User:Francis Tyers/Apertium 4
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Wish list for Apertium 4:
- Make the different parts of the engine code more coherent in terms of repository (GitHub) modules
- Better test coverage and testing of existing (particularly newer) modules
- Extract multiwords from lexicons into "separable" FSTs
- Train taggers for all languages using available corpora and a TLM
- At least one state-of-the-art language pair (wrt. Google) using all available modules.
- All monolingual dictionaries and bilingual dictionaries weighted.
- Better support for Unicode in lttoolbox.
- Use embeddings for morphological disambiguation and lexical selection
- Surface forms in the pipe: Pass the surface form until transfer (to allow modules to look up surface form embeddings)
- Retire the HMM tagger
- We currently have at least 3-4 classifiers (HMM, Perceptron, MaxEnt, ...). This is unecessary. We should have a single discriminative classifier for all classification needs (MLP?) modules should be frontends to it.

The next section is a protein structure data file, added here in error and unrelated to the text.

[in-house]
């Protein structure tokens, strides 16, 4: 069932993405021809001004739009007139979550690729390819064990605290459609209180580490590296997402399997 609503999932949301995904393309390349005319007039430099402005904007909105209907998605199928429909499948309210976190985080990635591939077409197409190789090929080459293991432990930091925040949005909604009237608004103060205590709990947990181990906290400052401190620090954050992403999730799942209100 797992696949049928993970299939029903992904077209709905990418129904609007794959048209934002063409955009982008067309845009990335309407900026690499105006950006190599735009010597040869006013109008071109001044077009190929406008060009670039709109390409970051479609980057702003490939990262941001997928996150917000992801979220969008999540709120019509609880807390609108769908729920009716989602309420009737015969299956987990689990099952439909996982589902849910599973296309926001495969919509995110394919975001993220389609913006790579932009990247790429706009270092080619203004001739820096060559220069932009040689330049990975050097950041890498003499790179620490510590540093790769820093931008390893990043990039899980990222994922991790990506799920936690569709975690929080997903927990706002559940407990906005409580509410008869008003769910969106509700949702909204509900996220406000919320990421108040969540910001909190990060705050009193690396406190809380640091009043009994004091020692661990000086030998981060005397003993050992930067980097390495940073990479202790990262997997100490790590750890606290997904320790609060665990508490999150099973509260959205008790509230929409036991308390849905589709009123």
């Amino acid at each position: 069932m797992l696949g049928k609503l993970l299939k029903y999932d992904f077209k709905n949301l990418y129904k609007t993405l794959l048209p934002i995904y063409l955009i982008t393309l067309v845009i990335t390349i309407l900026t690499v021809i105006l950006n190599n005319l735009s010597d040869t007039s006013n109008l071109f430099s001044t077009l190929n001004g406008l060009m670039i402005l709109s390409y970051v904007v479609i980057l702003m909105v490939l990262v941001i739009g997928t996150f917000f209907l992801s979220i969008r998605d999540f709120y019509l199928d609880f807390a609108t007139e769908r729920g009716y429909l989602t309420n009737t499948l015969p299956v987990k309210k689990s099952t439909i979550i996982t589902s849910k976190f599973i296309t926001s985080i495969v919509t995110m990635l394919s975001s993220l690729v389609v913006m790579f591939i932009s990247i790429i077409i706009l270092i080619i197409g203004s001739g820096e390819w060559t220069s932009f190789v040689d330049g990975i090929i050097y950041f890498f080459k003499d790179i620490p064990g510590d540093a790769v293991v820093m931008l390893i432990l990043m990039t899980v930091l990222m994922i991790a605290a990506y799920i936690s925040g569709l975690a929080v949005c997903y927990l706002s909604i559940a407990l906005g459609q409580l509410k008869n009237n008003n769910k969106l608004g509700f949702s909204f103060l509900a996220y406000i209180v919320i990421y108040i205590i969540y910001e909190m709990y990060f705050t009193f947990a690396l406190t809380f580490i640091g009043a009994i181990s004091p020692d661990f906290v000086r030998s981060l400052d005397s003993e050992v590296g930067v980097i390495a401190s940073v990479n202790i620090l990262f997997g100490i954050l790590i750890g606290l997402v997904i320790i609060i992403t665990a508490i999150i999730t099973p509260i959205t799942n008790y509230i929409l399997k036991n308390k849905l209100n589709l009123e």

- Tagger, lexical selection, ...
- Weights in the pipeline: Weights throughout the pipeline
- Be able to train weights for morph analysis + morph. disambiguation + lexical selection + transfer end to end.
- e.g. can we treat the modules of the pipeline as a neural net and train the weights for them via backprop?
- Fully functional recursive transfer
- Per session state, this could be stored in something like a special blank that could be updated. It might contain things like domain, etc.
- Incorporating guessing into Apertium (no word left untranslated!)
- Neural system
- apertium-neural: There should be a basic NMT implementation that functions in the Apertium ecosystem (C++,autotools,bash,apy,html-tools) for communities that want to build their own NMT systems and still take advantage of our ecosystem. We should be a one-stop shop for MT for marginalised langs.
- Automatic multiword extraction using parallel corpora
- Recursive rule extraction
- Per-word lexical selection rule extraction
- Format handling
- User-based chunking: Better treatment of "no-translate"
- User dictionaries
- Better handling of code-switching/mixed texts and informal text.
- Confidence scores for translations
- Neural MT benefits from decoupling TL generation from SL analysis. So that things generated are fluent, even if they don't correspond to the input. RBMT often has incoherent output because we don't take into account the target language. There has been research into using TLMs with RBMT, but mostly for N-best list reranking. Could we do something more clever? Unsupervised neural rewriting of RBMT output(?)
Tanmai Khanna (talk) Isn't that also one of the disadvantages of neural models with strong language models that prefer fluency over adequacy? At least in RBMT we can guarantee not giving up adequacy for fluency.